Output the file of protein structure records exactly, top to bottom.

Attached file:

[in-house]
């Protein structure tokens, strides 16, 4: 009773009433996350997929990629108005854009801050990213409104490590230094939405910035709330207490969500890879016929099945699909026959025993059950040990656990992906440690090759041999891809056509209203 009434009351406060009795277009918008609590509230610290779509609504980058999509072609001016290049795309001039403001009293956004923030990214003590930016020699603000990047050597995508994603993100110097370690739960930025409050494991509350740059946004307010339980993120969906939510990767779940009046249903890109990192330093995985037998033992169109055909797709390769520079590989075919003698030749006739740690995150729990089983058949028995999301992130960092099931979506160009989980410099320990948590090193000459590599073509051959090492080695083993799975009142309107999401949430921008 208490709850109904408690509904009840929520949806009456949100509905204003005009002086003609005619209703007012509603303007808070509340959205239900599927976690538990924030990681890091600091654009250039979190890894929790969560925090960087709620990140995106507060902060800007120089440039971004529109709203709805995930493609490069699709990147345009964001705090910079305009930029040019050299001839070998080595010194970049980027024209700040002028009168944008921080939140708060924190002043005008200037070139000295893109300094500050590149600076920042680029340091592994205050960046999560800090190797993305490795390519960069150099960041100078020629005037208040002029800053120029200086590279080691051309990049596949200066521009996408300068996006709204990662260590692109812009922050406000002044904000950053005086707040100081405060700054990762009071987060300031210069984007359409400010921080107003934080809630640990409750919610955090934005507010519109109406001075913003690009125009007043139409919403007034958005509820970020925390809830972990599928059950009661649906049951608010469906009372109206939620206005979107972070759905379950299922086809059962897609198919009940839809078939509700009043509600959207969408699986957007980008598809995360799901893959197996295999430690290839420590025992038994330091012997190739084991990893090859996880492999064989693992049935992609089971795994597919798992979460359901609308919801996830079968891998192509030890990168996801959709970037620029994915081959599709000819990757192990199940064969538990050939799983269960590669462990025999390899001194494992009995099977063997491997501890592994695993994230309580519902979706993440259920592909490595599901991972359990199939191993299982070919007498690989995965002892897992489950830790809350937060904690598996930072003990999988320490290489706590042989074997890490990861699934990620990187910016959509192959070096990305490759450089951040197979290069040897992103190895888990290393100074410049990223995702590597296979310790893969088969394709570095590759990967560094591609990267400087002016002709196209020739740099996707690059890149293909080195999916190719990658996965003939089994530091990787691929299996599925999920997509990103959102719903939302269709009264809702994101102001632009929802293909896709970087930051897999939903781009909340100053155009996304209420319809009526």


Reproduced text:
[in-house]
């Protein structure tokens, strides 16, 4: 009773009433996350997929990629108005854009801050990213409104490590230094939405910035709330207490969500890879016929099945699909026959025993059950040990656990992906440690090759041999891809056509209203 009434009351406060009795277009918008609590509230610290779509609504980058999509072609001016290049795309001039403001009293956004923030990214003590930016020699603000990047050597995508994603993100110097370690739960930025409050494991509350740059946004307010339980993120969906939510990767779940009046249903890109990192330093995985037998033992169109055909797709390769520079590989075919003698030749006739740690995150729990089983058949028995999301992130960092099931979506160009989980410099320990948590090193000459590599073509051959090492080695083993799975009142309107999401949430921008 208490709850109904408690509904009840929520949806009456949100509905204003005009002086003609005619209703007012509603303007808070509340959205239900599927976690538990924030990681890091600091654009250039979190890894929790969560925090960087709620990140995106507060902060800007120089440039971004529109709203709805995930493609490069699709990147345009964001705090910079305009930029040019050299001839070998080595010194970049980027024209700040002028009168944008921080939140708060924190002043005008200037070139000295893109300094500050590149600076920042680029340091592994205050960046999560800090190797993305490795390519960069150099960041100078020629005037208040002029800053120029200086590279080691051309990049596949200066521009996408300068996006709204990662260590692109812009922050406000002044904000950053005086707040100081405060700054990762009071987060300031210069984007359409400010921080107003934080809630640990409750919610955090934005507010519109109406001075913003690009125009007043139409919403007034958005509820970020925390809830972990599928059950009661649906049951608010469906009372109206939620206005979107972070759905379950299922086809059962897609198919009940839809078939509700009043509600959207969408699986957007980008598809995360799901893959197996295999430690290839420590025992038994330091012997190739084991990893090859996880492999064989693992049935992609089971795994597919798992979460359901609308919801996830079968891998192509030890990168996801959709970037620029994915081959599709000819990757192990199940064969538990050939799983269960590669462990025999390899001194494992009995099977063997491997501890592994695993994230309580519902979706993440259920592909490595599901991972359990199939191993299982070919007498690989995965002892897992489950830790809350937060904690598996930072003990999988320490290489706590042989074997890490990861699934990620990187910016959509192959070096990305490759450089951040197979290069040897992103190895888990290393100074410049990223995702590597296979310790893969088969394709570095590759990967560094591609990267400087002016002709196209020739740099996707690059890149293909080195999916190719990658996965003939089994530091990787691929299996599925999920997509990103959102719903939302269709009264809702994101102001632009929802293909896709970087930051897999939903781009909340100053155009996304209420319809009526």